University of Helsinki. (2009, June 3). Glucose Metabolism And Recidivism Of Severe Violent Crimes In Alcohol Intoxications. ScienceDaily. Retrieved March 3, 2015 from www.sciencedaily.com/releases/2009/06/090601092149.htm
University of Helsinki. "Glucose Metabolism And Recidivism Of Severe Violent Crimes In Alcohol Intoxications." ScienceDaily. www.sciencedaily.com/releases/2009/06/090601092149.htm (accessed March 3, 2015).

Share This


More From ScienceDaily



More Mind & Brain News

Tuesday, March 3, 2015

Featured Research

from universities, journals, and other organizations


Featured Videos

from AP, Reuters, AFP, and other news services

This Nasal Treatment Could Help Ease Migraine Pain

This Nasal Treatment Could Help Ease Migraine Pain

Newsy (Mar. 2, 2015) Researchers gave lidocaine to 112 patients, and about 88 percent of the subjects said they needed less migraine-relief medicine the next day. Video provided by Newsy
Powered by NewsLook.com
How Facebook Use Can Lead To Depression

How Facebook Use Can Lead To Depression

Newsy (Mar. 1, 2015) Margaret Duffy of the University of Missouri talks about her study on the social network and the envy and depression that Facebook use can cause. Video provided by Newsy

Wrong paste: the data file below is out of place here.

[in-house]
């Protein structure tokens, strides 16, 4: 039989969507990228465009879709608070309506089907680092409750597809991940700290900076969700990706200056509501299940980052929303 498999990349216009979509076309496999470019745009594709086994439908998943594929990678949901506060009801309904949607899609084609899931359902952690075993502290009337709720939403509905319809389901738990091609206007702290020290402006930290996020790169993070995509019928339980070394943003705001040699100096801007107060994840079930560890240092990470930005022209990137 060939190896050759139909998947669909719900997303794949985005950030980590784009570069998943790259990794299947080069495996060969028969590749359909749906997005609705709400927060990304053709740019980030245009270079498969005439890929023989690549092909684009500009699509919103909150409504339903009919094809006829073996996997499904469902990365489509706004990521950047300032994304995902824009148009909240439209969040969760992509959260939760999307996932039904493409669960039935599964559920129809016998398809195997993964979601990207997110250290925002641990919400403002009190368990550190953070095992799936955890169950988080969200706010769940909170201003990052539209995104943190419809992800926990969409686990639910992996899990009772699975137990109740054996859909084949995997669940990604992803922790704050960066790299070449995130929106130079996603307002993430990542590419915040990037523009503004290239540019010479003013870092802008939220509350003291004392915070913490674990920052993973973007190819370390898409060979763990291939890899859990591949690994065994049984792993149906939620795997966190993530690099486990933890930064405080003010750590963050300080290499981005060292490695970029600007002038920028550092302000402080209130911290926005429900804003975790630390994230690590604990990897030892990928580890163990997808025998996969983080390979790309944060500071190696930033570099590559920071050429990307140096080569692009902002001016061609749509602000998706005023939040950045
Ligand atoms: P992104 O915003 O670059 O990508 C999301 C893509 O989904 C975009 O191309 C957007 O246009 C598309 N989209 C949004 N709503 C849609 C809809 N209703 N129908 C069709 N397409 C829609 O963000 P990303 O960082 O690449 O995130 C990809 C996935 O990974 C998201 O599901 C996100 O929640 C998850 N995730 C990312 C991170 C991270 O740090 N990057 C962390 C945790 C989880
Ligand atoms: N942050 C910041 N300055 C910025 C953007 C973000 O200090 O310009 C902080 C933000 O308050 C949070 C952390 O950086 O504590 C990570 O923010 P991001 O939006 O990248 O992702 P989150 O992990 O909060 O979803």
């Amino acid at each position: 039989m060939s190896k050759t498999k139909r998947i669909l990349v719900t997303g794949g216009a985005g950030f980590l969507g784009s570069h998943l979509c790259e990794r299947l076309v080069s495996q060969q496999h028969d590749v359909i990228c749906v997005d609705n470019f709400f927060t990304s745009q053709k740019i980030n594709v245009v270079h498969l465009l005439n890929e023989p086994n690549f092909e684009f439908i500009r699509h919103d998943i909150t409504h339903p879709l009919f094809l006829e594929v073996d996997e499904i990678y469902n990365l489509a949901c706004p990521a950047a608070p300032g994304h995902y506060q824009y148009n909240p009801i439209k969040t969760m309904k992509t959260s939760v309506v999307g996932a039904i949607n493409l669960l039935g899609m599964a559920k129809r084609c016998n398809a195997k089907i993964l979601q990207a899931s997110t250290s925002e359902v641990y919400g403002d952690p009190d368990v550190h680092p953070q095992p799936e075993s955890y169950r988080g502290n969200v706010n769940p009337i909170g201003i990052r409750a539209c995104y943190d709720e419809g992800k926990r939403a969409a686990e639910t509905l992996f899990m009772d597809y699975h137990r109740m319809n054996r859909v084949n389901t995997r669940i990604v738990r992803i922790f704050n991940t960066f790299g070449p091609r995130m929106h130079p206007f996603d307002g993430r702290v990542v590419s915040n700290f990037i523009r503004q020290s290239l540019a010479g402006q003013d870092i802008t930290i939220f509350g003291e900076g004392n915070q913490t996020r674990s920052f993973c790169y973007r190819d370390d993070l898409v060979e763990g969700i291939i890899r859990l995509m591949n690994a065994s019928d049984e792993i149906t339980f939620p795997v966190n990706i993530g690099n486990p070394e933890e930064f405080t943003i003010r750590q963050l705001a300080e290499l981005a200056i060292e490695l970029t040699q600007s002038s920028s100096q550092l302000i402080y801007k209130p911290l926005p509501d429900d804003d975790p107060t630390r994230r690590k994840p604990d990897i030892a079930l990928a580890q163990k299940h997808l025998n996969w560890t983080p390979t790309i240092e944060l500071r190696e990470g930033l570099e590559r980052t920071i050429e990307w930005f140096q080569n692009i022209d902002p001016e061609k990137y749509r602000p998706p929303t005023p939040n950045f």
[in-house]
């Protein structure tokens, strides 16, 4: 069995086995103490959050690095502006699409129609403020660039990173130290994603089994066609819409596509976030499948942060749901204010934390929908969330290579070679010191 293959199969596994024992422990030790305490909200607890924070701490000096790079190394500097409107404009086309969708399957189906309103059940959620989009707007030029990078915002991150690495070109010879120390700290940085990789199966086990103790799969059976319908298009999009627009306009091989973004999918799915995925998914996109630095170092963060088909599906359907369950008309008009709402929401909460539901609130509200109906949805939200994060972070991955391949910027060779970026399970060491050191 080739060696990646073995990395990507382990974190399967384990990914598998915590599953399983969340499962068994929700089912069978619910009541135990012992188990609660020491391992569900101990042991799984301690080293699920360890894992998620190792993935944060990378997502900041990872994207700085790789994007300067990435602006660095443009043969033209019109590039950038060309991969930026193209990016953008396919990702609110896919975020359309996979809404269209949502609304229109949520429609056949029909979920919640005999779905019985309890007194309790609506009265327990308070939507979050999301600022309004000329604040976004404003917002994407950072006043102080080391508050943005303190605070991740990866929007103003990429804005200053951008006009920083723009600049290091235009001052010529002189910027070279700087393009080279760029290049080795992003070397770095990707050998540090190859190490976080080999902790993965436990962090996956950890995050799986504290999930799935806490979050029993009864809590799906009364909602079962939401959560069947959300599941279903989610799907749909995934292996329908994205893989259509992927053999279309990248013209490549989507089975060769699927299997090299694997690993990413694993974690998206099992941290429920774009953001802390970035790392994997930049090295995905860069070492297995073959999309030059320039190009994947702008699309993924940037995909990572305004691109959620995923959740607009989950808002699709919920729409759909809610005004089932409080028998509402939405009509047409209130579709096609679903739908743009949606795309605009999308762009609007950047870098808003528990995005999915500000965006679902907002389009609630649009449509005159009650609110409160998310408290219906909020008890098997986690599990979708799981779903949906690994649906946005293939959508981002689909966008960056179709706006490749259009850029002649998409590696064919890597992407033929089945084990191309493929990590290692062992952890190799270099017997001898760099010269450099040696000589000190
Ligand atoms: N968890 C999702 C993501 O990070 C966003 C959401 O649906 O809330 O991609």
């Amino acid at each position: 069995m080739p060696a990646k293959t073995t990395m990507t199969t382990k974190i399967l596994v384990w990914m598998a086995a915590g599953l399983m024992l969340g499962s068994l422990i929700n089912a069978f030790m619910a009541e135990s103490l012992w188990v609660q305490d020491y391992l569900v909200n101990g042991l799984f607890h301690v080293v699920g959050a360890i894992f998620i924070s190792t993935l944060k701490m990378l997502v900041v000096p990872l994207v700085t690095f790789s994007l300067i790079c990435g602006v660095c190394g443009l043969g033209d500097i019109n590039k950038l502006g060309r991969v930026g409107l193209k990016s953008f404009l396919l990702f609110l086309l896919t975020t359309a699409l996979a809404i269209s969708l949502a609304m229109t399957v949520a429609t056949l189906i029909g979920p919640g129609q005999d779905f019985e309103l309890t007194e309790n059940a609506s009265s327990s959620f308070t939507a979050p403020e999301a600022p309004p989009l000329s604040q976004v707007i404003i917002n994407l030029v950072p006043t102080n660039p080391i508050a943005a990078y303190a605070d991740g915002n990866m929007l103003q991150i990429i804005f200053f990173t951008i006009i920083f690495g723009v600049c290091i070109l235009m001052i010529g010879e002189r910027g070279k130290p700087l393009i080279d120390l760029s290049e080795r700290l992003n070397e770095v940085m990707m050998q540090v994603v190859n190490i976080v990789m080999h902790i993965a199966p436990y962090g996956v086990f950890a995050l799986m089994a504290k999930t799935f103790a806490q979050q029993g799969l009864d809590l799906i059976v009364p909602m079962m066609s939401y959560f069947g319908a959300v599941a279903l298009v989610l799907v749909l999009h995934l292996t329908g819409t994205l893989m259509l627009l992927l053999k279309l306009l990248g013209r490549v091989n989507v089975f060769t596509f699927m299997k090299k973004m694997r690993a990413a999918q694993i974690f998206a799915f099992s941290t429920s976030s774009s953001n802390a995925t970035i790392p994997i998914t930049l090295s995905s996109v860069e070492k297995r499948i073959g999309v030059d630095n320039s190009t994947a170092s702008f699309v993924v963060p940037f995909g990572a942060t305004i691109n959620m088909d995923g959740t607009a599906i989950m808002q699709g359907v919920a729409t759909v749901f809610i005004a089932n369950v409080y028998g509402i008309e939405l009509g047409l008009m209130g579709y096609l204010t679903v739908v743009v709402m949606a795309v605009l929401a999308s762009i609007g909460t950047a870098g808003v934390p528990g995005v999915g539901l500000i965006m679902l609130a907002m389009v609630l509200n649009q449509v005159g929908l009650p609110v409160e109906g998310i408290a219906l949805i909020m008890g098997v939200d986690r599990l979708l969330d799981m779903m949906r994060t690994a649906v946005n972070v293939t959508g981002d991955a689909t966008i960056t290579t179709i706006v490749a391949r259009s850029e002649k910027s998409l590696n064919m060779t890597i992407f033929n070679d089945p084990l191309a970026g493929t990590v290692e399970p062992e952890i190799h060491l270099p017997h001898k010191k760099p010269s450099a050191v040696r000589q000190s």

Powered by NewsLook.com
The Best Foods to Battle Stress

The Best Foods to Battle Stress

Buzz60 (Feb. 26, 2015) If you&apos;re dealing with anxiety, there are a few foods that can help. Krystin Goodwin (@krystingoodwin) has the best foods to tame stress. Video provided by Buzz60
Powered by NewsLook.com
Sleeping Too Much Or Too Little Might Increase Stroke Risk

Sleeping Too Much Or Too Little Might Increase Stroke Risk

Newsy (Feb. 26, 2015) People who sleep more than eight hours per night are 45 percent more likely to have a stroke, according to a University of Cambridge study. Video provided by Newsy
Powered by NewsLook.com

Search ScienceDaily

Number of stories in archives: 140,361

Find with keyword(s):
Enter a keyword or phrase to search ScienceDaily for related topics and research stories.

Save/Print:
Share:

Breaking News:

Strange & Offbeat Stories


Health & Medicine

Mind & Brain

Living & Well

In Other News

... from NewsDaily.com

Science News

Health News

Environment News

Technology News



Save/Print:
Share:

Free Subscriptions


Get the latest science news with ScienceDaily's free email newsletters, updated daily and weekly. Or view hourly updated newsfeeds in your RSS reader:

Get Social & Mobile


Keep up to date with the latest news from ScienceDaily via social networks and mobile apps:

Have Feedback?


Tell us what you think of ScienceDaily -- we welcome both positive and negative comments. Have any problems using the site? Questions?
Mobile: iPhone Android Web
Follow: Facebook Twitter Google+
Subscribe: RSS Feeds Email Newsletters
Latest Headlines Health & Medicine Mind & Brain Space & Time Matter & Energy Computers & Math Plants & Animals Earth & Climate Fossils & Ruins